The virulence of hatred, and its uses

I just watched this excellent PBS show on anti-semitism, called “Anti-Semitism in the 21st Century: The Resurgence.” It gives a historical sweep, showing that the violent prejudice that we see against jewish people in the Middle East today came historically from European attitudes about Jews, and that though it’s easy to get distracted by the complaints that Islamic radicals spout on about the Israeli occupation of Palestinian land, the real problem is the oppression of Islamic peoples by despotic rulers.

The sense I get from this is that some Muslims place Israel in their minds as a proxy for the oppression that they feel in their own lives, wherever they are. The show focused particular attention on a document called The Protocols of the Wise Elders of Zion, which has been shown to be a forgery based on several theatrical plays. Yet one gets the impression from this show that it carries legitimacy in much of the Islamic world. I don’t entirely blame them for being convinced by it. I read “The Protocols” once many years ago, and with the exception of the slurs that were used, it seemed convincing, mainly because it referred to behaviors on the part of certain officials in modern society that matched what I heard on the news sometimes. But then I learned a bit about the document’s history, and gave it no credence.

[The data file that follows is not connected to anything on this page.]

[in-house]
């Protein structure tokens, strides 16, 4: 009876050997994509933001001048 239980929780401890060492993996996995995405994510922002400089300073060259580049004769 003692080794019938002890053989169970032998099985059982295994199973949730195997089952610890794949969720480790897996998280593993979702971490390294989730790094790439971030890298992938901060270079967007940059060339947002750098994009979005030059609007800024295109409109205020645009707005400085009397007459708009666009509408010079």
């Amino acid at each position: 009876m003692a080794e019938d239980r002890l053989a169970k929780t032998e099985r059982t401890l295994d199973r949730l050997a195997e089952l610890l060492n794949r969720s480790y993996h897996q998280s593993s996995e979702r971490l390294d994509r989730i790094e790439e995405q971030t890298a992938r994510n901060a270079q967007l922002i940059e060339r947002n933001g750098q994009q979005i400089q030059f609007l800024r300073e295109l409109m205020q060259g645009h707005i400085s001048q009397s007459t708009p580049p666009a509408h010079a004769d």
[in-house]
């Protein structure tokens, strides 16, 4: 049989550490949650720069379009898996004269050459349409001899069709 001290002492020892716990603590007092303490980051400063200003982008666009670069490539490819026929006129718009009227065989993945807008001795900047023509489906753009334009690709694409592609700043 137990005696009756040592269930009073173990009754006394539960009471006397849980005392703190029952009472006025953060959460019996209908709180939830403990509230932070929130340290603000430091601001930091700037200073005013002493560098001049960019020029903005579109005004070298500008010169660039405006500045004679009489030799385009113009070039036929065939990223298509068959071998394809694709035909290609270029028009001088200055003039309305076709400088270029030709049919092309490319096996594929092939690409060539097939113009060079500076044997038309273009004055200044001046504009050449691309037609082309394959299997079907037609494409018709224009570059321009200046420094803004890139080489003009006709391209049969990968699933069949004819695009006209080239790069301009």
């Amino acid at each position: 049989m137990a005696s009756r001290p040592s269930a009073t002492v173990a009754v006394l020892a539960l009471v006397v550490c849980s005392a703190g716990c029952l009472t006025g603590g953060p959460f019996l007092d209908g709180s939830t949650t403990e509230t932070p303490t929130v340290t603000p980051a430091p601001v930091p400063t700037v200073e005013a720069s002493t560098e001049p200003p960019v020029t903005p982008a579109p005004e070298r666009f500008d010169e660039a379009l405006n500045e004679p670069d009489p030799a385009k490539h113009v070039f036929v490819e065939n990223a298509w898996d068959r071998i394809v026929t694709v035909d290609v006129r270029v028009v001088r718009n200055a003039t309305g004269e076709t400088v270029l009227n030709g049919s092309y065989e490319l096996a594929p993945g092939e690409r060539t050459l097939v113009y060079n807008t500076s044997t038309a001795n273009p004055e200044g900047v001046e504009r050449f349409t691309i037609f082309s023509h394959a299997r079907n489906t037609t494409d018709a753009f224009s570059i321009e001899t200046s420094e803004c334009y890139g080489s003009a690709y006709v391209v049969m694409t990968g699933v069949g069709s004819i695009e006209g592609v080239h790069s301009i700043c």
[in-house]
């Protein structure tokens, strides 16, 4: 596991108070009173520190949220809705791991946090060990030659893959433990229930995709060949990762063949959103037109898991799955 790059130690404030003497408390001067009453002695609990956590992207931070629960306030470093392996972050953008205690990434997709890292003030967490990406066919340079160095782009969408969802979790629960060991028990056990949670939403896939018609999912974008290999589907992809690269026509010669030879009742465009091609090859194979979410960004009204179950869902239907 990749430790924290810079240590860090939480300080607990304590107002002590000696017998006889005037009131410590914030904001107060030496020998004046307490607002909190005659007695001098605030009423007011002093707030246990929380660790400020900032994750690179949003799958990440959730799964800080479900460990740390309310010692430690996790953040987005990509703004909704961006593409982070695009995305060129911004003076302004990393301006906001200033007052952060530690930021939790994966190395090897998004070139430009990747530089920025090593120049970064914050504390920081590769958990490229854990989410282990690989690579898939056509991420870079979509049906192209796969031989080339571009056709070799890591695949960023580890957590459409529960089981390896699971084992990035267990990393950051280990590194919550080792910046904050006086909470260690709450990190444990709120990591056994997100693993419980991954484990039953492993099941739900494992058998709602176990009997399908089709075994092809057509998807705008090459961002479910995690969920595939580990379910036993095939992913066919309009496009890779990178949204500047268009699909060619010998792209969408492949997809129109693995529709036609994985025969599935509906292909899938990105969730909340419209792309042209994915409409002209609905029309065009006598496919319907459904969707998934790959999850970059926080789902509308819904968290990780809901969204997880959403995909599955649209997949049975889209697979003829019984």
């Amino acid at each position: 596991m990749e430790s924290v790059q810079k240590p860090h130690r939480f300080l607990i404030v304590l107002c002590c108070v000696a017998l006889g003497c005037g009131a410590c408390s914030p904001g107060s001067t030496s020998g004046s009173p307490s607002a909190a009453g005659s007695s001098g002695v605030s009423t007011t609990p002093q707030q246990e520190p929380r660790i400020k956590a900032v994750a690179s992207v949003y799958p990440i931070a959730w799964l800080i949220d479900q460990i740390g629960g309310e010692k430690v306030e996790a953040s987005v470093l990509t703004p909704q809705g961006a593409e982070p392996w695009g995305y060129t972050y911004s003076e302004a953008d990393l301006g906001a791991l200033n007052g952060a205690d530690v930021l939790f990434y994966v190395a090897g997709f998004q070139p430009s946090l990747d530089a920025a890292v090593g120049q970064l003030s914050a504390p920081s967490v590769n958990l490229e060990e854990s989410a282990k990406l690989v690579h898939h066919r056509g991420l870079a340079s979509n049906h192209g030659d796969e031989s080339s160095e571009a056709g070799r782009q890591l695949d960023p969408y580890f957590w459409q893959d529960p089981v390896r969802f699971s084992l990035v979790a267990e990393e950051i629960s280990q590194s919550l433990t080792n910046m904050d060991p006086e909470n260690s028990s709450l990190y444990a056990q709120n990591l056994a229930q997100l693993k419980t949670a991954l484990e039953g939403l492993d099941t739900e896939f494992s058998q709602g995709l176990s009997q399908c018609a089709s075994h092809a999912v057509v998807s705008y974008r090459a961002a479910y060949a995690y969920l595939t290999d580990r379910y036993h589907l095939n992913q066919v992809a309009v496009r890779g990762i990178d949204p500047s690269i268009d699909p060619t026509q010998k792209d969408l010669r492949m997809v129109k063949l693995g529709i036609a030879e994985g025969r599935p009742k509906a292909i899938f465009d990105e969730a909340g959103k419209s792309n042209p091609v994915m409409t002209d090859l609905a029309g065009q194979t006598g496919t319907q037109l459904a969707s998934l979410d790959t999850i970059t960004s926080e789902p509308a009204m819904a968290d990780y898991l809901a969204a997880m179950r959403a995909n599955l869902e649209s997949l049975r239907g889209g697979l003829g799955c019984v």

I am not excusing the policy decisions of Israel. I’m not trying to say that Israel is always right. However I am saying that some Muslims exaggerate the power that Israel has over their lives, and/or the magnitude of the injustices they commit. In the Middle East, governments, or radical imams that are allowed on television, focus the attentions of their people on the Israeli-Palestinian situation so that they don’t direct their anger and frustration at their own government. Israel became the scapegoat that groups of Jews used to be. It has served as a useful distraction that the leaders of many Middle Eastern countries have used to protect their power.

The show doesn’t talk about it, but this “setup” has created a fertile environment for terrorist groups. Since Middle Eastern leaders have allowed Israel (and the U.S.) to be blamed for the injustices in their world, jihadist leaders have been able to come along and convert that anger into action.

This was one reason the invasion of Iraq was important. The hope was that one of the benefits would be a thriving democracy in the midst of the Middle East, which would stand as an example, and focus people’s attention back on their own governments. The gamble was that people would say, “They have democracy, and they are doing well. We don’t have democracy, and we are not. Let’s change our situation so that we can have what they have.” It would seem that Iraq has been having that effect. We can see it in the democratic movement that sprouted in Lebanon several years ago, which last I checked did not succeed (though I hope I’m wrong about that). We can see it in the unrest in Iran today. It was a gamble, and from my analysis of history, it was one in which we grossly underestimated the odds of success. Thankfully we have managed some amount of success in Iraq, but we cannot declare victory there yet.

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